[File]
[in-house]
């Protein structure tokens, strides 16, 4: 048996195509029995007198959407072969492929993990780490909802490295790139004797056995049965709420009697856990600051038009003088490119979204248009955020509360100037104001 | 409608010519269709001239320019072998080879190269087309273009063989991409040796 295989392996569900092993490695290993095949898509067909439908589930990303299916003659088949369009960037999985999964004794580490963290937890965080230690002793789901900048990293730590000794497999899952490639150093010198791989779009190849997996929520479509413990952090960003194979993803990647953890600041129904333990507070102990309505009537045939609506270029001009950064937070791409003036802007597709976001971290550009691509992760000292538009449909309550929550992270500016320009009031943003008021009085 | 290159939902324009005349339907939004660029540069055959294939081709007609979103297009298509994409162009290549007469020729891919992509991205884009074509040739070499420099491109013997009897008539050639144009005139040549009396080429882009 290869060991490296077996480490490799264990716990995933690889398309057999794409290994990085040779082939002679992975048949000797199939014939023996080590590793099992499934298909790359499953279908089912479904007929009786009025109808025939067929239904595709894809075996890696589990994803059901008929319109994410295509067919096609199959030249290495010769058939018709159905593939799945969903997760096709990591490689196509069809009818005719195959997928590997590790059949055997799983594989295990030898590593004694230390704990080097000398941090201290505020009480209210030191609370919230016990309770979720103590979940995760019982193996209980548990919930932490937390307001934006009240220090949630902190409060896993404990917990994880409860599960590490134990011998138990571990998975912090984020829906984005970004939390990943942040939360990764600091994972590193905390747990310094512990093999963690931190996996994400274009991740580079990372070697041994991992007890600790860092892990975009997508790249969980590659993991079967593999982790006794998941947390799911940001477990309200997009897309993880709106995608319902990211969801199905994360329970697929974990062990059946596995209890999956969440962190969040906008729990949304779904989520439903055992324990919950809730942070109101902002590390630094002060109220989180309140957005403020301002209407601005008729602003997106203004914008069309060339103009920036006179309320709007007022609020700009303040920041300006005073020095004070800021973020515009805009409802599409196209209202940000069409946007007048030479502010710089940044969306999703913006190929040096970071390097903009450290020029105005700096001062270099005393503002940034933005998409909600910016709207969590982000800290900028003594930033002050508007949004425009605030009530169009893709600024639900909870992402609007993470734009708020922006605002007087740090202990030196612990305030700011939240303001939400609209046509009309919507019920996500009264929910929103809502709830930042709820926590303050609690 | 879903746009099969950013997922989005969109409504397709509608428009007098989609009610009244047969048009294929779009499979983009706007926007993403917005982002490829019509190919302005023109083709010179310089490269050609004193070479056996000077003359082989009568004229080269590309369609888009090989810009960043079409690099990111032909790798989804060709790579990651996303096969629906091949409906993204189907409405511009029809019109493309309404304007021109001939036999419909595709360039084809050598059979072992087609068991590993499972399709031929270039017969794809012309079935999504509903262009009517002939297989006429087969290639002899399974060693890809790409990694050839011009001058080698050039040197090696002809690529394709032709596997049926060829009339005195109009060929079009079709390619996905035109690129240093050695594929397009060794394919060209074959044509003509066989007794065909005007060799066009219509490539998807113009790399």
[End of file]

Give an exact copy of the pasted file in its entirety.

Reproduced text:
[in-house]
């Protein structure tokens, strides 16, 4: 048996195509029995007198959407072969492929993990780490909802490295790139004797056995049965709420009697856990600051038009003088490119979204248009955020509360100037104001 | 409608010519269709001239320019072998080879190269087309273009063989991409040796 295989392996569900092993490695290993095949898509067909439908589930990303299916003659088949369009960037999985999964004794580490963290937890965080230690002793789901900048990293730590000794497999899952490639150093010198791989779009190849997996929520479509413990952090960003194979993803990647953890600041129904333990507070102990309505009537045939609506270029001009950064937070791409003036802007597709976001971290550009691509992760000292538009449909309550929550992270500016320009009031943003008021009085 | 290159939902324009005349339907939004660029540069055959294939081709007609979103297009298509994409162009290549007469020729891919992509991205884009074509040739070499420099491109013997009897008539050639144009005139040549009396080429882009 290869060991490296077996480490490799264990716990995933690889398309057999794409290994990085040779082939002679992975048949000797199939014939023996080590590793099992499934298909790359499953279908089912479904007929009786009025109808025939067929239904595709894809075996890696589990994803059901008929319109994410295509067919096609199959030249290495010769058939018709159905593939799945969903997760096709990591490689196509069809009818005719195959997928590997590790059949055997799983594989295990030898590593004694230390704990080097000398941090201290505020009480209210030191609370919230016990309770979720103590979940995760019982193996209980548990919930932490937390307001934006009240220090949630902190409060896993404990917990994880409860599960590490134990011998138990571990998975912090984020829906984005970004939390990943942040939360990764600091994972590193905390747990310094512990093999963690931190996996994400274009991740580079990372070697041994991992007890600790860092892990975009997508790249969980590659993991079967593999982790006794998941947390799911940001477990309200997009897309993880709106995608319902990211969801199905994360329970697929974990062990059946596995209890999956969440962190969040906008729990949304779904989520439903055992324990919950809730942070109101902002590390630094002060109220989180309140957005403020301002209407601005008729602003997106203004914008069309060339103009920036006179309320709007007022609020700009303040920041300006005073020095004070800021973020515009805009409802599409196209209202940000069409946007007048030479502010710089940044969306999703913006190929040096970071390097903009450290020029105005700096001062270099005393503002940034933005998409909600910016709207969590982000800290900028003594930033002050508007949004425009605030009530169009893709600024639900909870992402609007993470734009708020922006605002007087740090202990030196612990305030700011939240303001939400609209046509009309919507019920996500009264929910929103809502709830930042709820926590303050609690 | 879903746009099969950013997922989005969109409504397709509608428009007098989609009610009244047969048009294929779009499979983009706007926007993403917005982002490829019509190919302005023109083709010179310089490269050609004193070479056996000077003359082989009568004229080269590309369609888009090989810009960043079409690099990111032909790798989804060709790579990651996303096969629906091949409906993204189907409405511009029809019109493309309404304007021109001939036999419909595709360039084809050598059979072992087609068991590993499972399709031929270039017969794809012309079935999504509903262009009517002939297989006429087969290639002899399974060693890809790409990694050839011009001058080698050039040197090696002809690529394709032709596997049926060829009339005195109009060929079009079709390619996905035109690129240093050695594929397009060794394919060209074959044509003509066989007794065909005007060799066009219509490539998807113009790399």